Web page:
Neath Port Talbot continues to have the highest weekly case rate in the UK at 938.5 per 100,000 people, up from 927.3 yesterday, and along with Rhondda Cynon Taf, Merthyr, Caerphilly, Swansea, Vale of Glamorgan and Blaenau Gwent makes up the seven highest rates in the UK.
The national rate for the week up to 24 September is currently 649, a fall from 650.6 yesterday.
Campaigners to march against cuts to Universal Credit payments
Campaigners will stage a March Against Poverty in Cardiff tomorrow, calling on the UK government to reverse plans to cut the £20 uplift to Universal Credit payments next month.
The UK Government confirmed in August that it would remove the £20 temporary increase, introduced at the start of the Covid pandemic, leaving struggling families £1,040 a year worse off.
Analysis by Wales TUC suggests 280,000 people will be made worse off by the cut and more than a third (37.1 per cent) of those hit in Wales will be working families – many of them key worker households.
“UK Government talks about ‘levelling up’. But that idea is meaningless if they go ahead with cuts to Universal Credit for tens of thousands of workers in Wales,” Shavanah Taj, Wales TUC General Secretary said.
“UK ministers should abandon this cruel cut that will hit low-income families at a time when they’re also facing sharp increases in household bills.
“We need a social security system that helps people get back on their feet – not one that locks them in poverty. The priority now should be increasing the minimum wage, investing to create good green jobs and tackling the scourge of insecure work. Cutting universal credit isn’t the way to achieve fair work.”
The protest will assemble on 30 September at 6 pm in the Stone Circle in Bute Park, Cardiff.
Council bosses dismiss concerns about building houses on ‘brownfield’ village green
Alex Seabrook, local democracy reporter
Council bosses have dismissed concerns about building houses on a village green in the Vale of Glamorgan, highlighting the high local demand for social housing.
Vale of Glamorgan council wants to build four houses and six flats on a plot of land north of Maes-y-Ffynnon in the village of Bonvilston.
But the plans have been opposed by local residents, the local community council, and the council’s own planning committee.
On Monday, September 27, the council’s cabinet signed off plans to appeal to the Welsh Government against the planning committee’s delay in deciding whether to approve permission.
During the cabinet meeting, Councillor Margaret Wilkinson, cabinet member for housing and building services, said: “These much needed new council homes include older person’s accommodation in the Wenvoe ward. There are 196 people wanting to live around the Wenvoe area and in the Wenvoe ward, and this [scheme] is in the Wenvoe ward.”
Council leader Neil Moore added: “This is 10 much-needed council homes on a former disused garage site. It has gone to planning twice with a recommendation for approval, and it has been rejected but with no planning reason why to reject it. If there were a planning reason to reject it, then I would look at it differently.”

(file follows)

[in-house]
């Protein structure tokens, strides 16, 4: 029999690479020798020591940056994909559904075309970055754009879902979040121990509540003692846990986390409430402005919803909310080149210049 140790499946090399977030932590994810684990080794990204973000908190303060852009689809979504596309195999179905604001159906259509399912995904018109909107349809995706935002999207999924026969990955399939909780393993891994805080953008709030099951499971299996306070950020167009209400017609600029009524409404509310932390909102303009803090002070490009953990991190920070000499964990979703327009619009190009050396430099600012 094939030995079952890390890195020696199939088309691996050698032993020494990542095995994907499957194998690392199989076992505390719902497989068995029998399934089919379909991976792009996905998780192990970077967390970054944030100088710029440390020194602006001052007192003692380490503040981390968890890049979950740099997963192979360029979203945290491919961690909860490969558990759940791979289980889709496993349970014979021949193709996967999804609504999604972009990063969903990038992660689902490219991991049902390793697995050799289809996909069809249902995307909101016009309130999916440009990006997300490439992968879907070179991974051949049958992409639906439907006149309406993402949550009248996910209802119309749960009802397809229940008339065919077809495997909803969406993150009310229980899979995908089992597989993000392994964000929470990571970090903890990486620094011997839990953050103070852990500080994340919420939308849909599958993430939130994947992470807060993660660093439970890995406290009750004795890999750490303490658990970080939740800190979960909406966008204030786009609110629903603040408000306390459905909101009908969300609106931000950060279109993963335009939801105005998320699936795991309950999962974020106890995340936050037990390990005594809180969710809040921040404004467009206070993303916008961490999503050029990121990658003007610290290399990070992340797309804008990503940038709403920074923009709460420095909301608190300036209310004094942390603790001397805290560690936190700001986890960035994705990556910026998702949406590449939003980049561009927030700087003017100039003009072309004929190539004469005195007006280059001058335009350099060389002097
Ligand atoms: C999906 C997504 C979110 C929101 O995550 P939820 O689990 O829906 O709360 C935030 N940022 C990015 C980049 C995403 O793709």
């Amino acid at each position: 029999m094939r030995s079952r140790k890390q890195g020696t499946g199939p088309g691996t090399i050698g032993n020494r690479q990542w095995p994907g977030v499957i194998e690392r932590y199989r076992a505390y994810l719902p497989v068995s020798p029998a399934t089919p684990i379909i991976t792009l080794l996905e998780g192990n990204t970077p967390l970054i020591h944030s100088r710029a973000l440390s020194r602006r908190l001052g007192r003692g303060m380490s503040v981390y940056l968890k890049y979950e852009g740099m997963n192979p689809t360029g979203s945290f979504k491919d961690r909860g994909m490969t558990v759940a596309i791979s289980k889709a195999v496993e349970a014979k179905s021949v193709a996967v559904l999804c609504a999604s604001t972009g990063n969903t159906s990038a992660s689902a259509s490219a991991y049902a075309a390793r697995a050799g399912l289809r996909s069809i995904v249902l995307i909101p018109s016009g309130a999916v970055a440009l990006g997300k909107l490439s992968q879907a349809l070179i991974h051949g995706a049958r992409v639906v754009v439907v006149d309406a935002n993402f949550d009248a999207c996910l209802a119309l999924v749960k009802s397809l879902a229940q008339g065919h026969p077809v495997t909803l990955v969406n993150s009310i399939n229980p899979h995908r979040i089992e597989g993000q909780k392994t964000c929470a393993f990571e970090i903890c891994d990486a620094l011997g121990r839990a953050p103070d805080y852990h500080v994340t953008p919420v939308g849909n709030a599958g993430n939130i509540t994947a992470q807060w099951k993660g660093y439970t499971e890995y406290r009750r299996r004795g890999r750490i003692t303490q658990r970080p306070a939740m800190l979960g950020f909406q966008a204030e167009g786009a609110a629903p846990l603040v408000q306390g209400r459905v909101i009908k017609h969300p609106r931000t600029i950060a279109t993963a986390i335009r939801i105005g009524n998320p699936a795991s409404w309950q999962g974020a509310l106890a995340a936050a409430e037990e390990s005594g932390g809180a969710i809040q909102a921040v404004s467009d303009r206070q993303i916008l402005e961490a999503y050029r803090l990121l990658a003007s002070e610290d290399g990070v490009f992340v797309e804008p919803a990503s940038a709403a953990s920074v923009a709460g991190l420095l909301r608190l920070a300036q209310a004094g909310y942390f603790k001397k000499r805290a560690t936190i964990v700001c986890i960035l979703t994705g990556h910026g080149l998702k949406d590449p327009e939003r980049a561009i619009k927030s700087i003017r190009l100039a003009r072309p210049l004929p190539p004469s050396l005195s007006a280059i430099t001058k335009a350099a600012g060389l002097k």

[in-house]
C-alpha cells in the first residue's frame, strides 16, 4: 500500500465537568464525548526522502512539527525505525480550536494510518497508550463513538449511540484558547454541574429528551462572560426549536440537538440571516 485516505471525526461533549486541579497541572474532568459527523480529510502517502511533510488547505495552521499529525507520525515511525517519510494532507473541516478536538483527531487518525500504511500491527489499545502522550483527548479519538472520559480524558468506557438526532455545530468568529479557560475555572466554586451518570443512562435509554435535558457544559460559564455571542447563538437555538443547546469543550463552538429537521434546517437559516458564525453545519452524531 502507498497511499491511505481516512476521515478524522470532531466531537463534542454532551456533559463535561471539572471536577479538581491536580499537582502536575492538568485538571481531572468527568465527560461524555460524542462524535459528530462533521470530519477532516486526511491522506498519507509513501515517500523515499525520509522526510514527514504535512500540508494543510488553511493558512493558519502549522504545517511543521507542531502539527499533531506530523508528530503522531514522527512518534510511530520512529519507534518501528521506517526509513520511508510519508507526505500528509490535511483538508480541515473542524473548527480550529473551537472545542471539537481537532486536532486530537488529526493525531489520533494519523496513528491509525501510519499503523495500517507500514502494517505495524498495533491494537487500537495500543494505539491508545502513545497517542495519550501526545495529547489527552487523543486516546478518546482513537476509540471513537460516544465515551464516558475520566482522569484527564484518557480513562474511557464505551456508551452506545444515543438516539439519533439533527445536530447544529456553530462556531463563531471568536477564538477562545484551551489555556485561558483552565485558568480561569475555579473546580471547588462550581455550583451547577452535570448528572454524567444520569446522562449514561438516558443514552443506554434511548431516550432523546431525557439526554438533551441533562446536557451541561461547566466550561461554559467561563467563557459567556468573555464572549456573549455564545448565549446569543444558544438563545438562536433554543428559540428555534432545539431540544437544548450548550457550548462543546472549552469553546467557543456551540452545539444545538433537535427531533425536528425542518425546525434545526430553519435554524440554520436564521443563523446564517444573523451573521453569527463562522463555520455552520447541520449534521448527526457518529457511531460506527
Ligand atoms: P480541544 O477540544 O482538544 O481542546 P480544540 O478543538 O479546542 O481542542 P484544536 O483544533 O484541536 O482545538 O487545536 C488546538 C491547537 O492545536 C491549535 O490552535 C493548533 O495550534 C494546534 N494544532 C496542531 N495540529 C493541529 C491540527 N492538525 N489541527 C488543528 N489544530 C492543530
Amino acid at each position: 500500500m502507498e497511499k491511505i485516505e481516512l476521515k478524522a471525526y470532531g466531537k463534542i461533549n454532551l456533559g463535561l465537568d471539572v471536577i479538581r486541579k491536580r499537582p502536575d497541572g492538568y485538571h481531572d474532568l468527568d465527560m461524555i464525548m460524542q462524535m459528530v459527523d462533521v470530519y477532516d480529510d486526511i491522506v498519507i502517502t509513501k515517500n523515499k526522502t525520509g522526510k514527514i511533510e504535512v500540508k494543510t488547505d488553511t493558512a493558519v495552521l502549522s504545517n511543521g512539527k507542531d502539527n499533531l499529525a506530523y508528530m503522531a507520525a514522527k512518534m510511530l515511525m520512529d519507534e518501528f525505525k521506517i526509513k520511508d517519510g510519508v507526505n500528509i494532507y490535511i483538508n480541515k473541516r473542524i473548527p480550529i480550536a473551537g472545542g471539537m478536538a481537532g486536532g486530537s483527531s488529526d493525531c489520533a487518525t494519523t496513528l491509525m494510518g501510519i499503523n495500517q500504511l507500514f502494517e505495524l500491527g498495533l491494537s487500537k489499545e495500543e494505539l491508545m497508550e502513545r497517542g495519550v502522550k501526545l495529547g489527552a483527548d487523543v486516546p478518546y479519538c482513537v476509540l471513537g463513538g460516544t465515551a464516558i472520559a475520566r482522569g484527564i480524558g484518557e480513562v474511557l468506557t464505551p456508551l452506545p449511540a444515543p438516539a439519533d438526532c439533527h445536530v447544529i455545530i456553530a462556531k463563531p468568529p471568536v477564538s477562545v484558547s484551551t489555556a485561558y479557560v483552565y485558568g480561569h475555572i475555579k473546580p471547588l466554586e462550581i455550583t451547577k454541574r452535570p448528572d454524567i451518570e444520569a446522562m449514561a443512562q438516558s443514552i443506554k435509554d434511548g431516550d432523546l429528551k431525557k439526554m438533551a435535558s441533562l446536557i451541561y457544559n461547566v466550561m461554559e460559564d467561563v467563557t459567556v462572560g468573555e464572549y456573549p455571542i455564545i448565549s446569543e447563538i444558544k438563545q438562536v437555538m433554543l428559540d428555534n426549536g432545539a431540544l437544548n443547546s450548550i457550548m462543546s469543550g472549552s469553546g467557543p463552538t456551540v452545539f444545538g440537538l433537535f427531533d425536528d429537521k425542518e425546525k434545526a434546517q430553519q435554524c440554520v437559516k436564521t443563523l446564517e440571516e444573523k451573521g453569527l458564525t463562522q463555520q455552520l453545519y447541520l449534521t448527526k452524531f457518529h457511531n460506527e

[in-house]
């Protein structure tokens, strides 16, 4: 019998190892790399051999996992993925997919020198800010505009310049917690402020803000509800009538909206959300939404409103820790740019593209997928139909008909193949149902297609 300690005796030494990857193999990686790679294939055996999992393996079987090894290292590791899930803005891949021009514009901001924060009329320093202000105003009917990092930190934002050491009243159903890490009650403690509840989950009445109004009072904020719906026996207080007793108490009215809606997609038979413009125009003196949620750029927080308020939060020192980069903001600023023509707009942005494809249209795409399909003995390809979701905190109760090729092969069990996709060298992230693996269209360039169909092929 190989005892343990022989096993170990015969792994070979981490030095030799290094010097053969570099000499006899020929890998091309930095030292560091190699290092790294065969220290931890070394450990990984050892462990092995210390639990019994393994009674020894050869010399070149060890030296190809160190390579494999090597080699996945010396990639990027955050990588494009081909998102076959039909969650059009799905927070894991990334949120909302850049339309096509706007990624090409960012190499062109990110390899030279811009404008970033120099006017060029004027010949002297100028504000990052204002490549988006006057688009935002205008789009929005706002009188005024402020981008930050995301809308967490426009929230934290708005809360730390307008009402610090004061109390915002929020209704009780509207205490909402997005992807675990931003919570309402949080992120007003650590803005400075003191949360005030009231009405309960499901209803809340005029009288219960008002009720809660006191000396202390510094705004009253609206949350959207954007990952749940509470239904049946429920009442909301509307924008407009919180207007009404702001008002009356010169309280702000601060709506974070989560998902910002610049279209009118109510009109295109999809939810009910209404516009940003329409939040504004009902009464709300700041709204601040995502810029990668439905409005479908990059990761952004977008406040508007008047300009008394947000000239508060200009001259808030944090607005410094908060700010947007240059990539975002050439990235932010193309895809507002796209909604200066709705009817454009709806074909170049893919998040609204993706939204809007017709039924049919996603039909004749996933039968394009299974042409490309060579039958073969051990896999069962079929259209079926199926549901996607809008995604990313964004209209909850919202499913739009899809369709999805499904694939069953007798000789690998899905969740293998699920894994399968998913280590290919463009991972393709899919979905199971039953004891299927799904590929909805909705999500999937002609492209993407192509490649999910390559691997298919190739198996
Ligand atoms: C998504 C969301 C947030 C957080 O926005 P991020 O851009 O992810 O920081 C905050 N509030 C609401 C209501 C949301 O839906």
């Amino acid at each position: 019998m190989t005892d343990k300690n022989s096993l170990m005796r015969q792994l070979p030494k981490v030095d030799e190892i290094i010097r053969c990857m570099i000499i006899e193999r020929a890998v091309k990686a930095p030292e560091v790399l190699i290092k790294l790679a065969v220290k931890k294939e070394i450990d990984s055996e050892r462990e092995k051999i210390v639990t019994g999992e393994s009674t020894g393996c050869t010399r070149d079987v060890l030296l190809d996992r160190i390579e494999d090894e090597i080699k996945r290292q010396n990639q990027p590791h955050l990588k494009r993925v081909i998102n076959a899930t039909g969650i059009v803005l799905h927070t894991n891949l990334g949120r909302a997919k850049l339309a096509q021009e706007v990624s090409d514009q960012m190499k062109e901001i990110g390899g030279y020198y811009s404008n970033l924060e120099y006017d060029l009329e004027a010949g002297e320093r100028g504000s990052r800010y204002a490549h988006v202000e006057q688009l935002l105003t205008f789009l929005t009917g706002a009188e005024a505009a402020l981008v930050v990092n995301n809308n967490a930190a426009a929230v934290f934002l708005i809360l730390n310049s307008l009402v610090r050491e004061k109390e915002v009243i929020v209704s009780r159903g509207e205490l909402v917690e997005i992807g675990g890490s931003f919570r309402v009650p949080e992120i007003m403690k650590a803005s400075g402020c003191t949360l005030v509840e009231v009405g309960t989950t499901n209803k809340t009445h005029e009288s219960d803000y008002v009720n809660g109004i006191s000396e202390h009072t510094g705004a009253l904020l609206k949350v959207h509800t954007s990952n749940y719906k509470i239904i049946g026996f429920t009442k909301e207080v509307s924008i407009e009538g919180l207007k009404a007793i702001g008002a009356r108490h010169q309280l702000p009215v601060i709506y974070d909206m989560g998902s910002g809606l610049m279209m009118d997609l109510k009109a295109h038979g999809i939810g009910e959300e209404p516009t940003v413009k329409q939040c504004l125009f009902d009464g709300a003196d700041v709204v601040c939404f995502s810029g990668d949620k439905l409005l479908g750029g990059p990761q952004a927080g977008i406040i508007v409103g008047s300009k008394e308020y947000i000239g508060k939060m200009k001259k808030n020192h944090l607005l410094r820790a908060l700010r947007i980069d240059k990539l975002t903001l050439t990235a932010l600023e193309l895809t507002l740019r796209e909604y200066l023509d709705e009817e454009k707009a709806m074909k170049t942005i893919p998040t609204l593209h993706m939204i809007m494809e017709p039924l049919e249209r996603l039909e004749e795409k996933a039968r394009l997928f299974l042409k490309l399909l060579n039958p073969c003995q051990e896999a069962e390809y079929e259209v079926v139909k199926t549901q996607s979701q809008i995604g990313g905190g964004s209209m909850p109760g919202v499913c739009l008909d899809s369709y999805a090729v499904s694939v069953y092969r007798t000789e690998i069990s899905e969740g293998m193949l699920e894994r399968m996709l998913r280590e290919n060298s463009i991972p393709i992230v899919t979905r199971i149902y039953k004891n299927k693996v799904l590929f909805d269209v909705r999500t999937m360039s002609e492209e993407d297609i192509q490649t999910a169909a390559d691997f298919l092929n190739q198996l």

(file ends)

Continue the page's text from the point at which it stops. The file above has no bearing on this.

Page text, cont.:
The plans first came to the planning committee in July last year, but a decision was delayed as residents had applied to legally register the land as a ‘village green’, affording it extra protection from development. However, the village green application was later rejected in an inquiry held by an independent barrister, for technical legal reasons.
James Marwick, the barrister, said villagers have been using the green “by right” rather than “as of right”, meaning the council gave them permission to use the land. He also argued the site had been legally designated for housing since the 1950s, when the land was bought by the former Cardiff Rural District Council and the existing houses on Maes-Y-Ffynnon were built.
Following the legal ruling to dismiss the village green application, the council said it would be inaccurate to refer to the site as a ‘village green’. However, local residents continue to do so.
After the application to register the site as a village green was dismissed, the plans went back to the planning committee in September this year. Councillors on the committee voted against approving the scheme, but could not agree on a proper reason to refuse permission, and so voted to again defer it. The council’s housing department is now appealing that delay.
Deputy leader Lis Burnett said: “We are talking about a brownfield site here, and we are talking about the site of disused garages, for 10 units. It’s what they call a pepperpot or pocket development within a community, on a brownfield site. This is exactly the right action for us to take.”
The plot of land is technically a ‘brownfield site’ — a planning term meaning an area that has been previously built on — because a small section used to have five garages, which have since been knocked down. That section has been replaced with hardstanding, but the rest of the green area remains unchanged, according to local residents.
Ian Perry, chair of the St Nicholas with Bonvilston community council, said: “It has been used as a village green for 70 years, somewhere for children to go and play or adults to meet, socialise and hold events. It still remains a village green. Calling it otherwise is just wrong.
“Where the garages were is now hardstanding parking, but that’s just a small little area. The village green was there before the garages were. There’s a huge amount of green space, there’s space for children to play or kick a ball around, and it’s a beautiful open area. The community would love to own that land and improve it.”